an overstory of hardwoods. Nearby patches of early successional
vegetation produced by clearcuts may also represent habitat improvement,
if silvicultural treatments are not extensive in size .
In Rhode Island, migrant sharp-shinned hawks were observed using placed
perches consisting of dead trees, but were never observed using
artificial perches constructed of milled timber .
FIRE EFFECTS AND USE
WILDLIFE SPECIES: Accipiter striatus
DIRECT FIRE EFFECTS ON ANIMALS :
Direct, fire-caused mortality of sharp-shinned hawks has not been reported in
the literature. Nestlings and eggs are probably vulnerable to fire; most
fledglings and adults could easily escape fire .
Some authors [28,51] have described the attraction of hawks to readily
available prey at fires and on fresh burns.
HABITAT RELATED FIRE EFFECTS :
The effects of fire on sharp-shinned hawk habitat are related to habitat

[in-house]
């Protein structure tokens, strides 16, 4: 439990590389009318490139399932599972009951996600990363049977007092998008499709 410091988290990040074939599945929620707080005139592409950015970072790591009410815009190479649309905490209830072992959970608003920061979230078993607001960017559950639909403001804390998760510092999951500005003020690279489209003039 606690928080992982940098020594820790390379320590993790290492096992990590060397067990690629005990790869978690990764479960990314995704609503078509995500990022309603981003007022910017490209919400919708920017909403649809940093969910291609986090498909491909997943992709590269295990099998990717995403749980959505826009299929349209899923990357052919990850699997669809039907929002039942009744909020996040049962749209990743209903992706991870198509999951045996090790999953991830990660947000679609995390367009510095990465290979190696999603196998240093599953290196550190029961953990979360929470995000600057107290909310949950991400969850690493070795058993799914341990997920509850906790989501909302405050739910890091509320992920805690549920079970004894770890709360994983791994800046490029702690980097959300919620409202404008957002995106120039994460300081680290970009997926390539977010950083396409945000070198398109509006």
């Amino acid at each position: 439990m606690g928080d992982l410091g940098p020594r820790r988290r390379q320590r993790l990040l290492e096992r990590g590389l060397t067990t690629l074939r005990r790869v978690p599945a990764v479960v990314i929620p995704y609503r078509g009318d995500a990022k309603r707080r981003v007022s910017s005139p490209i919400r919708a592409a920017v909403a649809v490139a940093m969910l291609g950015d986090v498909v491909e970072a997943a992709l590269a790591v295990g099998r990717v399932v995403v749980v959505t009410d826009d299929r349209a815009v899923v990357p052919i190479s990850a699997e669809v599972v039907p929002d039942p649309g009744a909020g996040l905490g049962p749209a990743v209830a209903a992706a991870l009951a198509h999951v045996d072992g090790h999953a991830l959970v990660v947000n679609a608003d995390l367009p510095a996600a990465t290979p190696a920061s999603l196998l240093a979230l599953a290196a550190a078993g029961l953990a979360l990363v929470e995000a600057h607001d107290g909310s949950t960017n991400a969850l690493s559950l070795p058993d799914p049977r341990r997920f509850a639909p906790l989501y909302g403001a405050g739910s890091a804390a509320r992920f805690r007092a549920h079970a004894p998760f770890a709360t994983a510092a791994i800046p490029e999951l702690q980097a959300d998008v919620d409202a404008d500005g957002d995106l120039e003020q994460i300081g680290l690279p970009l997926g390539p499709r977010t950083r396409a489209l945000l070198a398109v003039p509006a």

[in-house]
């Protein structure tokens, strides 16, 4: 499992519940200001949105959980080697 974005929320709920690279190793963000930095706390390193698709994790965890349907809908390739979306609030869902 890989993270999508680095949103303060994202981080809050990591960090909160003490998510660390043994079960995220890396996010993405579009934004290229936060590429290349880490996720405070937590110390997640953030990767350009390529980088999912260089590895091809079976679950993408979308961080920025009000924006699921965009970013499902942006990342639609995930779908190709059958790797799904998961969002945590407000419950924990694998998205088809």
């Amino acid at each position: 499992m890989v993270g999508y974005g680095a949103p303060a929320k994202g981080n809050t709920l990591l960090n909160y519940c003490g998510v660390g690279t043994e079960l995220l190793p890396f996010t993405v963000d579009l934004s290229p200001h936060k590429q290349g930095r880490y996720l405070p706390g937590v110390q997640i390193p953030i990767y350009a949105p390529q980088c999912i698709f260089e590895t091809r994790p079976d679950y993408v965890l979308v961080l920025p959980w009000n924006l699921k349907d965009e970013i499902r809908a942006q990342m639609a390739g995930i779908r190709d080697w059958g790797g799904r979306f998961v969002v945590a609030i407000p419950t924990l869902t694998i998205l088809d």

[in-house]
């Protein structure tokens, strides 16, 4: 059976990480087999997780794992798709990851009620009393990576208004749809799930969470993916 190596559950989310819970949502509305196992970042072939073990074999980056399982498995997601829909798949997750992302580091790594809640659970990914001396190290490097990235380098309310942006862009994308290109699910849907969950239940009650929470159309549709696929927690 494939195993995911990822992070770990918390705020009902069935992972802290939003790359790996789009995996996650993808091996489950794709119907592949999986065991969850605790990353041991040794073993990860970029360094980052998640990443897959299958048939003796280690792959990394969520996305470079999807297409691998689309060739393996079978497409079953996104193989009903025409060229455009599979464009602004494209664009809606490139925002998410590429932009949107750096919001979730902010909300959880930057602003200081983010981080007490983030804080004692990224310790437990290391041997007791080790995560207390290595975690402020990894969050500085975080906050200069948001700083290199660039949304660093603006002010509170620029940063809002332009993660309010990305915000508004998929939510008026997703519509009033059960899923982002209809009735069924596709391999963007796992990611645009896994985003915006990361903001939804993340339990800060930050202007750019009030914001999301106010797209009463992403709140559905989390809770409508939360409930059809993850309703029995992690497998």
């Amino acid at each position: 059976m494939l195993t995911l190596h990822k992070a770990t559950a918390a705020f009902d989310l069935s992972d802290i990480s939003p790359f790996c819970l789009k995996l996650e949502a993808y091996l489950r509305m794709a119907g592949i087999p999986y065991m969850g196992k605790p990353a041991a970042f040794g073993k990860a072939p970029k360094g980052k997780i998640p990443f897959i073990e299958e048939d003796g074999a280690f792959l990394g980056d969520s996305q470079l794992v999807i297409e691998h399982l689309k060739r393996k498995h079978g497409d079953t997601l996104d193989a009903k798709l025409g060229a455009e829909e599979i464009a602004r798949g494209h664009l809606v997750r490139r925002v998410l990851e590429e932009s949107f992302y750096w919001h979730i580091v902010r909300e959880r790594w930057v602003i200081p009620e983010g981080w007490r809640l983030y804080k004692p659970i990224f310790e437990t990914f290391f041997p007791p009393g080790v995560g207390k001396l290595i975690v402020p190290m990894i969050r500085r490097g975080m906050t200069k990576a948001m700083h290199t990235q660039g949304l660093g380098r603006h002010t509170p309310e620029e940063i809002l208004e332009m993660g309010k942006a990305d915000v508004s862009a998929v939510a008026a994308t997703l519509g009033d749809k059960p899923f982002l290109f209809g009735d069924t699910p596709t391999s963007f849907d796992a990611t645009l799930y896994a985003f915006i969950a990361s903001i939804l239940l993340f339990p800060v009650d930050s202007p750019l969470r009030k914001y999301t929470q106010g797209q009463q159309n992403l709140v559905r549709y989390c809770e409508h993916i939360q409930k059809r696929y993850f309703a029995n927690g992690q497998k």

structure and to prey abundance and availability. The sharp-shinned
hawk is most benefited by a mixture of habitats. Fire in dense conifers
tends to thin understories and open canopies, making them less suitable
for sharp-shinned hawk nesting habitat; severe fire can destroy nest
trees, roost sites, and perching sites [33,58]. However, open canopies
are more suitable for hunting. Thus, the sharp-shinned hawk is
vulnerable to either extreme: loss of nesting habitat with fire, or the
lack of open foraging areas without fire . Lehman and Allendorf
 stated that lack of fire, with concomitant increases in the density
of vegetation, can result in an increase in sharp-shinned hawk numbers.
However, sharp-shinned hawks occur in the following fire-dependent
(sensu Wright and Bailey ) ecosystems: ponderosa pine, Douglas-fir,
redwood (Sequoia sempervirens), sequoia (Sequoiadendron giganticus), and
Lawrence  reported that predatory birds increased in burned
chaparral for the first 2 postfire years, but declined the third year.
Sharp-shinned hawks were more abundant in the burned area in the first
postfire years, probably due to the increased vulnerability of prey.
Declines in later postfire years were attributed to increased vegetative
In the Southwest, sharp-shinned hawk prey populations and diversity
decreased during long fire-free intervals; the loss was attributed to a
reduction in grassy understory and in structural diversity caused by
lack of fire .
FIRE USE :
WILDLIFE SPECIES: Accipiter striatus